BRASILIA/SAO PAULO (Reuters) - Brazil's government has abolished a vast national reserve, created in 1984, to open the area to commercial mineral exploration, according to a notice in the official government gazette on Wednesday.
The area, which straddles the northern states of Amapá and Pará, is thought to contain rich deposits of gold, iron, manganese and other minerals.
A decree from President Michel Temer published in the gazette dissolved the protected area, known as the National Reserve of Copper and Associates (Renca) that covered roughly 4.6 million hectares (17,800 square miles).
Temer has been seeking to stimulate economic activity as Latin America's top economy emerges from the worst economic crisis in more than a century.
Brazil's mining and energy ministry had proposed lifting the protections in March to stimulate economic development.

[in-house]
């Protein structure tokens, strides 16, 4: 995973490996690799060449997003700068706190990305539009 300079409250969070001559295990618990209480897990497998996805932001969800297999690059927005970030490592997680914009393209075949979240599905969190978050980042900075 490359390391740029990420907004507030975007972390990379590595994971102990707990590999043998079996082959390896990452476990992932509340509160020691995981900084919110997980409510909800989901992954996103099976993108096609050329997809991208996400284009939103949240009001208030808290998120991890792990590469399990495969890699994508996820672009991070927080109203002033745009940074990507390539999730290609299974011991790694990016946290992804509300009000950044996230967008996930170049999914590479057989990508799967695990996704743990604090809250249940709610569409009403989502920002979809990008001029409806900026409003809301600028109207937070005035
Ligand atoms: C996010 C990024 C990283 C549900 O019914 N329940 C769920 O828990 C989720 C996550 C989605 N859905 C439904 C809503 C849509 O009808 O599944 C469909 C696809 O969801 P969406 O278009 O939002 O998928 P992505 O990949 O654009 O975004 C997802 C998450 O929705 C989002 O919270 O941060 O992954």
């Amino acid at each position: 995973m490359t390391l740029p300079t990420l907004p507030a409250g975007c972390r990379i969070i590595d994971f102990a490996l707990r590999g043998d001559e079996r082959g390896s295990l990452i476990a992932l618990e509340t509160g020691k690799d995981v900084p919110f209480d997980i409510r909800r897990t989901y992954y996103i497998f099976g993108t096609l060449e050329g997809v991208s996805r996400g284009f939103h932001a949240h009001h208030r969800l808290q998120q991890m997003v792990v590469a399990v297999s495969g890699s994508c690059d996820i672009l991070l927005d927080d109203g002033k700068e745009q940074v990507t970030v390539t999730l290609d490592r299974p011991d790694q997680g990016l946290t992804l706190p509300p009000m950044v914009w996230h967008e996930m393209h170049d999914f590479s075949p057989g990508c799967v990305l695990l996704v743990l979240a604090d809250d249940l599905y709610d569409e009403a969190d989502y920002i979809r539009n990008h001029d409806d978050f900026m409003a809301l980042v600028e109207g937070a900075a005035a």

The abolition of Renca does not lift other protections for native vegetation, nature conservation areas and indigenous land in the area, the decree said.
More than two-thirds of the Renca area that lies in Amapá state are subject to conservation controls or protections for indigenous areas that would limit mining, leaving only 31 percent open to research and exploration after the areas abolition, according to a 2010 government report.
(Reporting by Jake Spring and Raquel Stenzel; Editing by Marguerita Choy)